Frankfurt Book Fair Is Not Enough

Why Going To the Frankfurt Book Fair Is Not Enough (But It’s a Good Start).

By Marleen Seegers—first posted in August 2011

For the last 8 years, my summers have been almost exclusively dedicated to the Frankfurt Book Fair, the world’s most important international book trade show. Preparing the rights catalog, chasing editors to obtain information and material on forthcoming books, organizing events (cocktails, parties), etc. And, of course, scheduling and preparing the actual meetings, which can start as early as June (is it me or does the planning start a little bit earlier each year?).

Unless you’re among the happy August holiday-goers (many French businesses are on stand by this time of the year. Most of the people walking in the Paris streets right now are actually tourists, and it is indeed a great time to visit the city), you are probably in the middle of these preparations as we speak—just like me.

But let’s forget about the Messehalle and the Frankfurter Hof for a moment and focus on book fairs other than the FBF. Each year, when I start planning my Frankfurt schedule, I always block an afternoon, or at least a couple of hours, to visit stands of those countries and publishers I haven’t yet had the opportunity to work with.

It’s a cliché, but it is so very true: nothing is more valuable than reaching out and establishing personal relationships. You never know when a mere 5-minute introductory “stop-and-chat” may very well lead to a longer meeting next time. These exchanges give you insight into particular foreign markets, understand their interests, follow the latest developments in the publishers’ fields, get the gist of their book distribution channels, learn about possible government funding and inform you about important national book events.

Alas, the closer October gets, the fuller my schedule. In spite of my good intentions, I always end up leaving not a single slot unbooked, no lunch break open to improvisation.

That is why I did not hesitate when in fall 2007, an invitation to the Gaudeamus Book Fair in Bucharest, Romania ended up on my Paris desk. The Fair was preceded by a seminar in which both French and Romanian publishers were participating.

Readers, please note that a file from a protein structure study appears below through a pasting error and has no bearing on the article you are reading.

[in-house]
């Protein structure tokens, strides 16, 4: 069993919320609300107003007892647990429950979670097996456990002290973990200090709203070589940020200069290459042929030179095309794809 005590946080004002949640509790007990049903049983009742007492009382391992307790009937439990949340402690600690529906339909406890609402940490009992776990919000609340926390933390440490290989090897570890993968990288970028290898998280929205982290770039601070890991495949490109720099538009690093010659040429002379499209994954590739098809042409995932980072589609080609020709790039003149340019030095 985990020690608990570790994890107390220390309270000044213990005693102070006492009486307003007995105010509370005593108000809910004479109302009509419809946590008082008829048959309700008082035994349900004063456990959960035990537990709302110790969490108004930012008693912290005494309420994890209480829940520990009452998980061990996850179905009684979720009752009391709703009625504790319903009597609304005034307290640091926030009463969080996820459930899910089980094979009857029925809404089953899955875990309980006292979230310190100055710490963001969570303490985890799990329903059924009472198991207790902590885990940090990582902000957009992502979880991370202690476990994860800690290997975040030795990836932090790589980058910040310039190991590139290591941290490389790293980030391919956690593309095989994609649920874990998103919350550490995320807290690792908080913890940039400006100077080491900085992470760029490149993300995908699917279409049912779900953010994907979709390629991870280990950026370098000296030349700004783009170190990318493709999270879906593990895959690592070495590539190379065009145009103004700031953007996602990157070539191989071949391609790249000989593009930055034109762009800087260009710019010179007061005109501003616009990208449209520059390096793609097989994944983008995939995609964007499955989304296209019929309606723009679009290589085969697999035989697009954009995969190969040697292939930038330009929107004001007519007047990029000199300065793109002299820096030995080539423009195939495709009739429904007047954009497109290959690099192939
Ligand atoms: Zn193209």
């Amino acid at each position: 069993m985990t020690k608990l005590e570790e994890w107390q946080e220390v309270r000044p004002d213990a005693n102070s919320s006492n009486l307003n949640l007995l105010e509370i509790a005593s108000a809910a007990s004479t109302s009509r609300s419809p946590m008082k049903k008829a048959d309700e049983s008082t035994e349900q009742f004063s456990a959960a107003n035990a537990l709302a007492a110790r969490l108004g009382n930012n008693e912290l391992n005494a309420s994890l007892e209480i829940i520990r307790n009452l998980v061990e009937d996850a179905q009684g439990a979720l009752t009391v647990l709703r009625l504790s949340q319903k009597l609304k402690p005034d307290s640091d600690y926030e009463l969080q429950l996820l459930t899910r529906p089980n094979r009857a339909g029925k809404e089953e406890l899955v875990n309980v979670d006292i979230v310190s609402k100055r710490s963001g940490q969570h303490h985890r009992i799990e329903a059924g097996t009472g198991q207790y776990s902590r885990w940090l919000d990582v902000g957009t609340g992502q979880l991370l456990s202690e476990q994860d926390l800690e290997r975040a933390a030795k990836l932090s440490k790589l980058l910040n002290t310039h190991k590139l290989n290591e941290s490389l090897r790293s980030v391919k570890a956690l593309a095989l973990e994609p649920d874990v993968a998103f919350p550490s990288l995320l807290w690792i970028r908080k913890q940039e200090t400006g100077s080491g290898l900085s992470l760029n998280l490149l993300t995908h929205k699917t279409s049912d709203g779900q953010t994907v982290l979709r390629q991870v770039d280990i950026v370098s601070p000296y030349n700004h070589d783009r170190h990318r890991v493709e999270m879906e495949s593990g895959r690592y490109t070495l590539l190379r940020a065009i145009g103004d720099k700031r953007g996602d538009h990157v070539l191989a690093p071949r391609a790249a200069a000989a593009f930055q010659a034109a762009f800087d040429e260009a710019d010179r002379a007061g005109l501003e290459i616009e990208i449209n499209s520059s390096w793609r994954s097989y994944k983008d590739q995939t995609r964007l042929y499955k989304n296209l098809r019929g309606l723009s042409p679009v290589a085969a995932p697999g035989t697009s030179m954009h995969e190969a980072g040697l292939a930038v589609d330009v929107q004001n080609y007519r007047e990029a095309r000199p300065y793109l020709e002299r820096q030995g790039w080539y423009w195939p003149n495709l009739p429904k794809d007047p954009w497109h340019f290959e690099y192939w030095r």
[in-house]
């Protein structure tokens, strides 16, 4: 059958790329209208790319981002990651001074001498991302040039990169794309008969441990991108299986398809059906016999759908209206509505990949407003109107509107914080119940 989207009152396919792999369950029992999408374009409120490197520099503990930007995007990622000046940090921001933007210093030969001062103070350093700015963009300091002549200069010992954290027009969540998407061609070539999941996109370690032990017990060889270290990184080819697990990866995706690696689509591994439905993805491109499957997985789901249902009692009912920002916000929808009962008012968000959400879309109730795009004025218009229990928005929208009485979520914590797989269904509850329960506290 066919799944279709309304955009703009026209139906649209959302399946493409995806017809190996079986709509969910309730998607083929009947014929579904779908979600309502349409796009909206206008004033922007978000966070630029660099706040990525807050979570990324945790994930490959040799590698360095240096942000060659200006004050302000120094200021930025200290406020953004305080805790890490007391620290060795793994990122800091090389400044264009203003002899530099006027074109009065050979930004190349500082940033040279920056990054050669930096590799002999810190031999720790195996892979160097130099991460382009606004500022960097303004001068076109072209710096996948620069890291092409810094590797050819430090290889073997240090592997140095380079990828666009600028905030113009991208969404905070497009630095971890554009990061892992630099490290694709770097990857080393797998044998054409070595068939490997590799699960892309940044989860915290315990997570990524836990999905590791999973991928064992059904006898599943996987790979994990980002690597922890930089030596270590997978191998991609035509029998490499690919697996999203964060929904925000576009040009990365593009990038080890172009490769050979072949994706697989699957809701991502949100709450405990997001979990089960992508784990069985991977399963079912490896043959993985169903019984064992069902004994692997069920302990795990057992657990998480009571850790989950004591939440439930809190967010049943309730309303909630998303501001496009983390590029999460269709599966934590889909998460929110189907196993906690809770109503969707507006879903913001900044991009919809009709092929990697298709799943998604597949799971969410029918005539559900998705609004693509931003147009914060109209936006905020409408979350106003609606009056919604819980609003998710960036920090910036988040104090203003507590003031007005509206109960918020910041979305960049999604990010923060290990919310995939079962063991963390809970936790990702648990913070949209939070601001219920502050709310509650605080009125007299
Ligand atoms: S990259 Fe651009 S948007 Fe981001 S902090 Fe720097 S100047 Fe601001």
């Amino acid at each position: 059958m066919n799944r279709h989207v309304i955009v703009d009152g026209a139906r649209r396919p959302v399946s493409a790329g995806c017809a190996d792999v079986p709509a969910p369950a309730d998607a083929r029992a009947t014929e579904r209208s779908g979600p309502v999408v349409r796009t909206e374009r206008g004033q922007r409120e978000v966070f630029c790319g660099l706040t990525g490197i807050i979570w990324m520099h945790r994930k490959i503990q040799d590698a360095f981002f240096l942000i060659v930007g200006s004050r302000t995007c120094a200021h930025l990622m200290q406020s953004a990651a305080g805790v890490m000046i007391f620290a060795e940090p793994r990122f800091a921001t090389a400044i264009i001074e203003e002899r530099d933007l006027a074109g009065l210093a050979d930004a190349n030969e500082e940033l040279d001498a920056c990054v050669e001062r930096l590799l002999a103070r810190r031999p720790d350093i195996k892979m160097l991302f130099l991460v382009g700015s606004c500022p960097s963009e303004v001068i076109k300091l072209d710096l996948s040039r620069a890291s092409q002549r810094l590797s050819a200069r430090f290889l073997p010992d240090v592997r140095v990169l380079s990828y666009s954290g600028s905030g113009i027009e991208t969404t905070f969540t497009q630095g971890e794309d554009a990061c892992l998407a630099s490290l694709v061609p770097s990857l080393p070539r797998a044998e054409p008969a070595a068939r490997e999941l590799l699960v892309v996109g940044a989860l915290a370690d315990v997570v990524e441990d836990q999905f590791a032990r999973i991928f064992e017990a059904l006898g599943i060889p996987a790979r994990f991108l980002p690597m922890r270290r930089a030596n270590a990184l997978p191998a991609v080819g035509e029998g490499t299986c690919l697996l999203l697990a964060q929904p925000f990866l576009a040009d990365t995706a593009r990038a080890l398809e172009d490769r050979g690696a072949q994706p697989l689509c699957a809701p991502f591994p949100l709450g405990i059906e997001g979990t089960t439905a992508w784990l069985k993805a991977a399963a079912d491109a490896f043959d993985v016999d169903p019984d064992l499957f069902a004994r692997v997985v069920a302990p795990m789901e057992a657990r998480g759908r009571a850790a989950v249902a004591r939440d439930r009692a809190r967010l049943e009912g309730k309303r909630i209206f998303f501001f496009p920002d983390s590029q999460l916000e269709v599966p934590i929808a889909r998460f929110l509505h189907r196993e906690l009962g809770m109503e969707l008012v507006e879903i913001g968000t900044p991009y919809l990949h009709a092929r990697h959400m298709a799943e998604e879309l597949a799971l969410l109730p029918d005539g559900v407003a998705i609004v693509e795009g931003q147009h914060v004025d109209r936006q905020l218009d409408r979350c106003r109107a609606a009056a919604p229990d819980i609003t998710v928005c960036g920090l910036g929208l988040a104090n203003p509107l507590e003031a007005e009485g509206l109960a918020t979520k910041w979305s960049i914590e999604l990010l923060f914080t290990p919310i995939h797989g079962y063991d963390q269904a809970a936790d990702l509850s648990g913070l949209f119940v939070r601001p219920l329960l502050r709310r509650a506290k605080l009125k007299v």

It was an unforgettable experience. The French-Romanian organizing committee did a great job, “courting us with culture” as US publisher Chad Post called it in one of his Publishing Perspectives articles about getting editors invested through trips abroad.

The book fair and the events around it organized by the Romanian Cultural Institute and the French Embassy offered me an excellent opportunity to getting to know the Romanian publishing landscape from within, visit local book stores, and have face-to-face meetings with Romanian publishers. These lasted much longer than the usual rushed 30 minutes in Frankfurt, so they were more informative and went deeper into the subject matter. Besides discussing selected titles from our catalogs, we talked about more general issues such as the country’s history and cultural heritage, which are essential to grasp the market.

Before going to Bucharest, I hardly sold any titles to Romania. That situation changed completely upon my return, and this wasn’t merely a temporary improvement. Lasting business relationships were established there and once again I proved to myself how important it is to attend book fairs.

I’ve had similar experiences visiting Prague, Thessaloniki, and Beijing in the years that followed. My trip to the 2010 Beijing International Book Fair was a real eye-opener to a market which, despite the contacts I already had there, had remained virtually opaque to me. Results were almost immediate upon my return. And they were impressive, which goes in line with the general tendency registered by the BIBF organizing team: a total of 2,379 contracts were signed during the 2010 edition, an increase of 19.48% over the previous year.

Yet my 2010 participation made it clear that the BIBF isn’t a book fair to be visited merely once every couple of years. That is why I will be participating again this year, now as part of the 2 Seas Agency team, and will be doing so every year. The geographical and cultural distances are considerable, and require a regular presence in order to strengthen already established business relationships. Moreover, China now has over 1 billion citizens; the Chinese publishing industry grew 20% in 2009. Its market is changing even more rapidly than anywhere else. A physical presence is vital to follow this evolution closely.

The BIBF organization has realized this, too, and is increasingly devoted to strengthening the exchange between Chinese and overseas publishers. Their latest initiative is the Special Publisher Program, which will be introduced during the 2011 edition. This program is aimed at providing opportunities for publishers and agents from among others Asia, Africa, Latin America, central and eastern Europe to meet Chinese publishers, get to know the national book market and get involved in Chinese publishing circles.

With a new BIBF venue in 2011, much larger than the previous location, an interesting schedule full of meetings with publishers from throughout South-East Asia is awaiting. The 2011 host country is the Netherlands and with a wonderful 2 Seas BIBF Rights List, this year’s Beijing International Book Fair promises to be very exciting.

Yes, it will be a great rentrée, as the French say. After a short break, a change of continents, and the launch of 2 Seas Agency, I am thrilled to go out there and meet wonderful people in the international publishing scene again, first in Beijing and then of course in Frankfurt in October!

It’s not too late to contact 2 Seas Agency for an appointment for the BIBF or the FBF 2011. 2011 will be a fantastic year for publishing, let us represent your titles and make it a great year for you too!

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